While it is true that the Budget-Urman agreement contemplated an eventual sale, that sale was to be by Budget, not Urman, and was not to take place until after the entrustment to Urman was terminated and the vehicle had been returned to Budget. Therefore, it would not be within either the period or the purpose of the “entrustment”. Bergman, nevertheless contends that the budget-Urman agreement was actually a “sale” or “like a sale,” stating “there is specific California authority for the proposition that an ‘open-ended’ automobile lease of this kind is actually a conditional sale; Thomas v. Wright (1971) 21 Cal.App.3d 921, 98 Cal.Rptr. 874.”2 That case, however, is distinguishable from the case at bench, both by the terms of the respective agreements involved and by the fact that the Automobile Sales Finance Act provisions (Civ.Code, s 2981(a)(2)) was changed after that case and Civil Code s 2981.5 was added to that act.

As we have seen under the terms of the Budget-Urman agreement, Urman had no express option to buy the Rolls except as the best of three bidders at a sale to take place after the entrustment was over at the termination or expiration of the lease, and after Urman had returned the vehicle to Budget. At such time, the terms of the Budget-Urman lease agreement required Budget to sell the Rolls. If it was sold to a purchaser who bid higher than Urman, then if the net amount received from such sale of the vehicle by Budget exceeded the maximum liability of Urman at the end of the 36 month lease term, (which was fixed at $13,000, at the end of 36 months) then Budget would have to pay such excess to Urman as reduction in rental. However, in the event the net amount Budget received from the sale of the vehicle to a higher bidder was less than Urman's then maximum liability, that agreement required Urman to make up any deficiency, up to a maximum liability of $13,000, if he were not then otherwise in default. Thus, his maximum liability was to be established by the value of the Rolls as determined by its sales price at the end of the lease, which takes it out of the application of the Automobile Sales Finance Act by the provisions of Civil Code section 2981.5.

Neither the required liberal construction of the Commercial Code to effectuate its purpose and policies (Cal.U.Com.Code, s 1102, subd. (1)), nor a desire to simplify, clarify or modernize the law governing commercial transactions, nor an effort to make uniform the law among the various jurisdictions (Cal.U.Com.Code s 1102, subd. (2)(a) and (c)), permit us to ignore the obvious limiting intent of the California Legislature in adding the words “for the purpose of sale, obtaining offers to purchase, locating a buyer, or the like” to Cal.U.Com.Code section 2403, subdivision (3).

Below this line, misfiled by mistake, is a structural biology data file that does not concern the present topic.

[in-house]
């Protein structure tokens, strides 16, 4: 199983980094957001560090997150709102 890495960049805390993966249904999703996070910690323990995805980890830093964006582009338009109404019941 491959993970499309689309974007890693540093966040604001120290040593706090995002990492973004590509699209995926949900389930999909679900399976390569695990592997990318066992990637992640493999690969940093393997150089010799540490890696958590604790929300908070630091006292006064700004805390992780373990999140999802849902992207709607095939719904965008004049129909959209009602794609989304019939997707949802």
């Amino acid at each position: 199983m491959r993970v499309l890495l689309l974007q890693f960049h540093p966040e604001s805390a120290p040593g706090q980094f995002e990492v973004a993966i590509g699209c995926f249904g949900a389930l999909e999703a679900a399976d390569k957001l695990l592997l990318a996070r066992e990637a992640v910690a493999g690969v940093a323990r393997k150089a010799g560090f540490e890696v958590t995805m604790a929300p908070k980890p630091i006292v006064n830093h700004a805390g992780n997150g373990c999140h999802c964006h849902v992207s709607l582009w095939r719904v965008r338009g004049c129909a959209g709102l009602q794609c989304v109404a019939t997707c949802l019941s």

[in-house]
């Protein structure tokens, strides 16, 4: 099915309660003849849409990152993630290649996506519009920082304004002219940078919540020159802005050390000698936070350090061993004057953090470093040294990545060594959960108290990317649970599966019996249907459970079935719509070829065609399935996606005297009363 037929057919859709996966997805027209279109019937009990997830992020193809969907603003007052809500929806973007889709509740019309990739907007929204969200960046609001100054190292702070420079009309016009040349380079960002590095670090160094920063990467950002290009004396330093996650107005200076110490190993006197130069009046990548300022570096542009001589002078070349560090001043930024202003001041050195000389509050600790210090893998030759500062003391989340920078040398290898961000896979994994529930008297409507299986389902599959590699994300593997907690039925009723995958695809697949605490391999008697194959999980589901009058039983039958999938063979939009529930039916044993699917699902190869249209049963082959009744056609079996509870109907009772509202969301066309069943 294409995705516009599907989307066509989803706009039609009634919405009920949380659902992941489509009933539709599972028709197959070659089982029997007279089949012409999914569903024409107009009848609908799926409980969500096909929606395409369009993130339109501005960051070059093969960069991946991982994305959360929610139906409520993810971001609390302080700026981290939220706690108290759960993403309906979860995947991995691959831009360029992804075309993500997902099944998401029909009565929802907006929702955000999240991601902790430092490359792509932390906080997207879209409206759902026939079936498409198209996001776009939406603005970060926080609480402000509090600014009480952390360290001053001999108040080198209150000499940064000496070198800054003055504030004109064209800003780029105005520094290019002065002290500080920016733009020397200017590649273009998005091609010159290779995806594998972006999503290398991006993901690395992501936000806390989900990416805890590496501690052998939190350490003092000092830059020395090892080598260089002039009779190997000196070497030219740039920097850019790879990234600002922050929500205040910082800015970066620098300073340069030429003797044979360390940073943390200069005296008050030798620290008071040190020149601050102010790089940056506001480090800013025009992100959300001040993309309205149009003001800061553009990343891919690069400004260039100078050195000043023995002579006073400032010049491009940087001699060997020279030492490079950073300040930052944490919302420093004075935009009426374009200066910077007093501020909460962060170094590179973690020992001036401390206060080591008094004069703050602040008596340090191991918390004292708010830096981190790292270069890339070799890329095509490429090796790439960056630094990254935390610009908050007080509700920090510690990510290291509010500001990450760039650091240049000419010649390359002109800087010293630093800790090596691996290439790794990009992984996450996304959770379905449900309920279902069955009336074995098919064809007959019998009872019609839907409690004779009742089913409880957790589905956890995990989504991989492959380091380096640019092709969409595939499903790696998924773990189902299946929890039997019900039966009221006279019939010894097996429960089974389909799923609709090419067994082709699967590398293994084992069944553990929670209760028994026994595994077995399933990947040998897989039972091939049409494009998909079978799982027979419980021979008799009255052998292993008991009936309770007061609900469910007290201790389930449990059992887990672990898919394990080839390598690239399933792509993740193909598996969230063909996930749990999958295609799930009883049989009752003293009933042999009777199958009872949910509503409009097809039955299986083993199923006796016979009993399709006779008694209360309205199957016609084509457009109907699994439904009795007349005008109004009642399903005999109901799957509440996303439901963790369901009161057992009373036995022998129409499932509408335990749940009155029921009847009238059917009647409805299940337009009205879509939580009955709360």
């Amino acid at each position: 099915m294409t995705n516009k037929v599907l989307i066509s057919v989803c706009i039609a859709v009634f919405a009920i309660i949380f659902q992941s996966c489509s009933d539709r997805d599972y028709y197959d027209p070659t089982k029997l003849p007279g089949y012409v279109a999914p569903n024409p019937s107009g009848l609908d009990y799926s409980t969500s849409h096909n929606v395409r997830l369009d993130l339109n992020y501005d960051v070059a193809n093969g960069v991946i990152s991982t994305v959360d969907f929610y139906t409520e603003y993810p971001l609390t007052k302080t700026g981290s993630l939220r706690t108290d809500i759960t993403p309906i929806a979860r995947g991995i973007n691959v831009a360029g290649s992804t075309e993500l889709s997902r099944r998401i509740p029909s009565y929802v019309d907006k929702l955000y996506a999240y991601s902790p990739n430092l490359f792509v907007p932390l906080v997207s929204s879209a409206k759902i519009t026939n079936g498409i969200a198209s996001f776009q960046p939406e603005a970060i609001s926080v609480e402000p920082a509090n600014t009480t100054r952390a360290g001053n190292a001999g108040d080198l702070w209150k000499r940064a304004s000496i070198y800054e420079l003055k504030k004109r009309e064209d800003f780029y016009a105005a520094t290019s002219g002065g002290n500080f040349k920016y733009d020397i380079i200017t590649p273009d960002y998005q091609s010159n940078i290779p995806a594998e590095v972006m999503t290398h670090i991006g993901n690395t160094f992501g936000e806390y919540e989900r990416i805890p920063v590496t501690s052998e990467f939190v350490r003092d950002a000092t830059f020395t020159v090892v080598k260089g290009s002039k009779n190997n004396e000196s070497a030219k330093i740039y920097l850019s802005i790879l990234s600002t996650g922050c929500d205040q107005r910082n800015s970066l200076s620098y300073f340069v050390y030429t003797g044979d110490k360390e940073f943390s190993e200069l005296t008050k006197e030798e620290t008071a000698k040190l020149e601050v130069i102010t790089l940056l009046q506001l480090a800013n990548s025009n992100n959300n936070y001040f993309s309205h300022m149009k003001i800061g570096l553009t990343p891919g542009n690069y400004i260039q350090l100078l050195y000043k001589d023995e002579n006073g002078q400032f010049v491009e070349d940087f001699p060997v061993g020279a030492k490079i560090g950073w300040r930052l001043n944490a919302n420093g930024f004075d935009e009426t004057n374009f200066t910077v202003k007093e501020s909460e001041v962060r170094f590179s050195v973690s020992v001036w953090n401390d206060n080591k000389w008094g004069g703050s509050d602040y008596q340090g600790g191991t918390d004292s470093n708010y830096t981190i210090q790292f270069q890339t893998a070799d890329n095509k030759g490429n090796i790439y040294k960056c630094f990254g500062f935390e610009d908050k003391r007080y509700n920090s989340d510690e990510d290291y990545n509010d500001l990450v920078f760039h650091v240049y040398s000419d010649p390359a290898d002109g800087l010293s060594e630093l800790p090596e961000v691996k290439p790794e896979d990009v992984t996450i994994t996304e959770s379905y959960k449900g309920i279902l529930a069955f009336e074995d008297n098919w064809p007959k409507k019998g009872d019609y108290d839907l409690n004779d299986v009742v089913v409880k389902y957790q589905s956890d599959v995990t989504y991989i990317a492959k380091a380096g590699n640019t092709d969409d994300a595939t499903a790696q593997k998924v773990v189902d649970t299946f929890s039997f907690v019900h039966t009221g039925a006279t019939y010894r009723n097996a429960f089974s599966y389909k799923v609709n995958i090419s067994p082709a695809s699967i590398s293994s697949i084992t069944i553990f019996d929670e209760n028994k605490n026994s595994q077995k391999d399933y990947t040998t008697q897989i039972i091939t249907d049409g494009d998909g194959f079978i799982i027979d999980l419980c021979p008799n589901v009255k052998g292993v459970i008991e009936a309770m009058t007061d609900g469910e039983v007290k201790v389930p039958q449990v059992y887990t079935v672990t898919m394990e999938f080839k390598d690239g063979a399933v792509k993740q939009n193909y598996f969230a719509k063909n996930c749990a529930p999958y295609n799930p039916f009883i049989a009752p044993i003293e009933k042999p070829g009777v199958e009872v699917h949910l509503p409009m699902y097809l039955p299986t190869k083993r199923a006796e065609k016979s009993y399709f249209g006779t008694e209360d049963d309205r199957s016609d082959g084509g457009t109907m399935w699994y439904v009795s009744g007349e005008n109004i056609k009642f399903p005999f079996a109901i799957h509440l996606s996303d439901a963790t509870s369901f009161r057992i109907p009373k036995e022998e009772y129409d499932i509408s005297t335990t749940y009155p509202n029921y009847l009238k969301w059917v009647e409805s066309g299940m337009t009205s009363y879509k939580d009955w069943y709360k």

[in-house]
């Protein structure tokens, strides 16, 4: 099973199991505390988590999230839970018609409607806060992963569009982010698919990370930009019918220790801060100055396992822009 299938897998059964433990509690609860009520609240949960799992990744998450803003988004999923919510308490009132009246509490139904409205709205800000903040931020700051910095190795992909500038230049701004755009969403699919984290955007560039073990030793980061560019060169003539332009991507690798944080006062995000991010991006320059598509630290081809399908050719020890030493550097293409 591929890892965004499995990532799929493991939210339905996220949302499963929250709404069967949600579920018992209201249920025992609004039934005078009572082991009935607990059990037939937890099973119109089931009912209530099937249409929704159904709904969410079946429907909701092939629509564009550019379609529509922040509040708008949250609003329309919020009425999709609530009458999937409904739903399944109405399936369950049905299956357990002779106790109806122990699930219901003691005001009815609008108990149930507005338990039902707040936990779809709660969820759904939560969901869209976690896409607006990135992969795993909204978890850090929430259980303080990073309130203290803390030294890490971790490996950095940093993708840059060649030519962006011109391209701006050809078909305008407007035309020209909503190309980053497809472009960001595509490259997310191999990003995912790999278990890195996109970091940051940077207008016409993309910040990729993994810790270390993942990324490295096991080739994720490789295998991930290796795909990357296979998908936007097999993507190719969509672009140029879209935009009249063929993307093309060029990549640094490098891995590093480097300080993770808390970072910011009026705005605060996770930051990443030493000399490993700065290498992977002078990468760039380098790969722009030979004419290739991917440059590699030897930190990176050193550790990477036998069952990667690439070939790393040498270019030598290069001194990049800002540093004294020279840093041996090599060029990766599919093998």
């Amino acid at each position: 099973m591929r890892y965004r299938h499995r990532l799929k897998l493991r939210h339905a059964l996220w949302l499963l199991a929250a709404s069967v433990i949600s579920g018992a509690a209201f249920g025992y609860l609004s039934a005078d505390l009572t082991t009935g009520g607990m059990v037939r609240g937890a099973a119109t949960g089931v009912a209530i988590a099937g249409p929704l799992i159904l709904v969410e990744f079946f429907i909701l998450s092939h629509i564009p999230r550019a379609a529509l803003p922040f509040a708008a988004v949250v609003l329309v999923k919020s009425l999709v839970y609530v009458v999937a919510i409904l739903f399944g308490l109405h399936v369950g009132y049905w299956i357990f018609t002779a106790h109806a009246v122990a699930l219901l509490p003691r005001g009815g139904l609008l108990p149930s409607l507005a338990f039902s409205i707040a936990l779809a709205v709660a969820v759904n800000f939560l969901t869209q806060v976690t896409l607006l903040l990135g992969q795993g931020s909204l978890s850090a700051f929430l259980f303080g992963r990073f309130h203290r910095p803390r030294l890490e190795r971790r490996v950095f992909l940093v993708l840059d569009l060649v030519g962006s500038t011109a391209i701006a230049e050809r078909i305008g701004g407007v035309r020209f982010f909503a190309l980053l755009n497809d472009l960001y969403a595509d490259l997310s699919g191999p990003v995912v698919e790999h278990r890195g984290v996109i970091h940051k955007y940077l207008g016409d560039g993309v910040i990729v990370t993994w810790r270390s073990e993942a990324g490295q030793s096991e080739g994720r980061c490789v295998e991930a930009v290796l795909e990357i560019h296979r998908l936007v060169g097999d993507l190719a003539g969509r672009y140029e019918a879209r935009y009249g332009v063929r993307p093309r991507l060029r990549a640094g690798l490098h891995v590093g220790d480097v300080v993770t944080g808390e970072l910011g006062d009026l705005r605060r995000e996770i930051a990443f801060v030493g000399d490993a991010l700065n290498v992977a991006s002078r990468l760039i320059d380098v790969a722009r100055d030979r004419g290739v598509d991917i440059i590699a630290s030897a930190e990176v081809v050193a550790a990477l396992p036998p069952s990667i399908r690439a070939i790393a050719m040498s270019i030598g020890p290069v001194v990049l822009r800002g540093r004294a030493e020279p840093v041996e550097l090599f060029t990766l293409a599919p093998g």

III

Bergman contends that while the Cal.U.Com.Code was in force when this case arose, it was enacted against a common law background which makes the pre-code principles still available to supplement the code if needed. He further contends that “Even if it is believed that the transaction between Budget and Urman was not an entrustment within the meaning of the Commercial Code, Bergman's acquisition of title is protected by the pre-code estoppel doctrine which remains in force. Commercial Code section 1103, in pertinent part provides: ‘Unless displaced by the particular provisions of this code, the principles of law and equity, including the law relative to estoppel or other validating cause shall supplement its provisions.’ ”

In the California law extant before the enactment of the Cal.U.Com.Code, one entrusted with the possession of goods had power to transfer the title only if some indicia of ownership other than mere possession was present (Bice v. Harold L. Arnold, Incorporated (1925) 75 Cal.App. 629, 638, 243 P. 468. See also former Civ.Code, s 1743 and Metropolitan Finance Corp. v. Morf (1941) 42 Cal.App.2d 756, 109 P.2d 969.) “Entrusting a third person with mere possession does not constitute holding him out as owner.” The problem under former Civil Code section 1743 was that the cases usually turned on the question of estoppel or ostensible ownership. Section 2403, subdivisions (2) and (3) provide express standards whereby one who entrusts his goods with a merchant can know whether or not he has conferred power upon that merchant to transfer title to the entrusted goods. The seller has power to transfer title when the true owner makes “any delivery” or acquiesces “in retention of possession for the purpose of sale, obtaining offers to purchase, locating a buyer, or the like”. (See Cal.Code Comment 7, to West's Ann.Cal.U.Com.Code, s 2403 at pp. 383-384.)